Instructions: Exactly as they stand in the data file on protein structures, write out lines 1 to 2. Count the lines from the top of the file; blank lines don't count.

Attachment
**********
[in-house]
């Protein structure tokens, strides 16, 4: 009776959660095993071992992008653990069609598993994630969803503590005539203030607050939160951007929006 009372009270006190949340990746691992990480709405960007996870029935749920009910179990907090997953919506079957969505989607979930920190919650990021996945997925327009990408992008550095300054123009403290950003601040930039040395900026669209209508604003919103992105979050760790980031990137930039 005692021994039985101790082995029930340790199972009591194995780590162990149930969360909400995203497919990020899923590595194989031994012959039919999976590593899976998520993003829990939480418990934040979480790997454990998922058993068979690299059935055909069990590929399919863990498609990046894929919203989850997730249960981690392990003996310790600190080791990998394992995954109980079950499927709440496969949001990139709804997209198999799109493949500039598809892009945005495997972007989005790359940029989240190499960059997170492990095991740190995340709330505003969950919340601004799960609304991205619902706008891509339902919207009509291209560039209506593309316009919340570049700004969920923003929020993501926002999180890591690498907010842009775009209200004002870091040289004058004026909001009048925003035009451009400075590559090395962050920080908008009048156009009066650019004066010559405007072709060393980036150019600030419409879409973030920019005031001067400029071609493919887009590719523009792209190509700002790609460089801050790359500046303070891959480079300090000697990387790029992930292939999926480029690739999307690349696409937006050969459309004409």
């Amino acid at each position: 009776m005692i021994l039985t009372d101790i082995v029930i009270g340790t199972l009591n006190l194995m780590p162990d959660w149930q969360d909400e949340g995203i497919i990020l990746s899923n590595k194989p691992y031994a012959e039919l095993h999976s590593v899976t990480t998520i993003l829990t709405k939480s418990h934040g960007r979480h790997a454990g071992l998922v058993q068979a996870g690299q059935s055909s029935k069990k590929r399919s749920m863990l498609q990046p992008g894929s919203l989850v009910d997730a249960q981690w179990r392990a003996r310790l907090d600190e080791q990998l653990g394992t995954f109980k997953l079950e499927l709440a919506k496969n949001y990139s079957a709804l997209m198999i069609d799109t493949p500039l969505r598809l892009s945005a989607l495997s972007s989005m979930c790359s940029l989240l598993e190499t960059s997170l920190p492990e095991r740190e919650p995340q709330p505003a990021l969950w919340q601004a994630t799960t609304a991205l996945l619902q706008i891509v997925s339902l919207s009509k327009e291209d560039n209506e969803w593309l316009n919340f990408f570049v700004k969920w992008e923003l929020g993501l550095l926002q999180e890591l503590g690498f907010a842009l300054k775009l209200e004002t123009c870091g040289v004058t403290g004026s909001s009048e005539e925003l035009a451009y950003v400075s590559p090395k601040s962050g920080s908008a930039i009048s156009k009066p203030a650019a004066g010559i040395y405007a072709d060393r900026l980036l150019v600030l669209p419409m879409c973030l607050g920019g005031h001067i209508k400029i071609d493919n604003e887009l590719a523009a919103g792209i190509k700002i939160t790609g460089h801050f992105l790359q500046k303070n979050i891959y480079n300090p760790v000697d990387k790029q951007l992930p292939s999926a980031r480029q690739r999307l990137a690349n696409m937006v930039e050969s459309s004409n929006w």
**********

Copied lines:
[in-house]
């Protein structure tokens, strides 16, 4: 009776959660095993071992992008653990069609598993994630969803503590005539203030607050939160951007929006 009372009270006190949340990746691992990480709405960007996870029935749920009910179990907090997953919506079957969505989607979930920190919650990021996945997925327009990408992008550095300054123009403290950003601040930039040395900026669209209508604003919103992105979050760790980031990137930039 005692021994039985101790082995029930340790199972009591194995780590162990149930969360909400995203497919990020899923590595194989031994012959039919999976590593899976998520993003829990939480418990934040979480790997454990998922058993068979690299059935055909069990590929399919863990498609990046894929919203989850997730249960981690392990003996310790600190080791990998394992995954109980079950499927709440496969949001990139709804997209198999799109493949500039598809892009945005495997972007989005790359940029989240190499960059997170492990095991740190995340709330505003969950919340601004799960609304991205619902706008891509339902919207009509291209560039209506593309316009919340570049700004969920923003929020993501926002999180890591690498907010842009775009209200004002870091040289004058004026909001009048925003035009451009400075590559090395962050920080908008009048156009009066650019004066010559405007072709060393980036150019600030419409879409973030920019005031001067400029071609493919887009590719523009792209190509700002790609460089801050790359500046303070891959480079300090000697990387790029992930292939999926480029690739999307690349696409937006050969459309004409």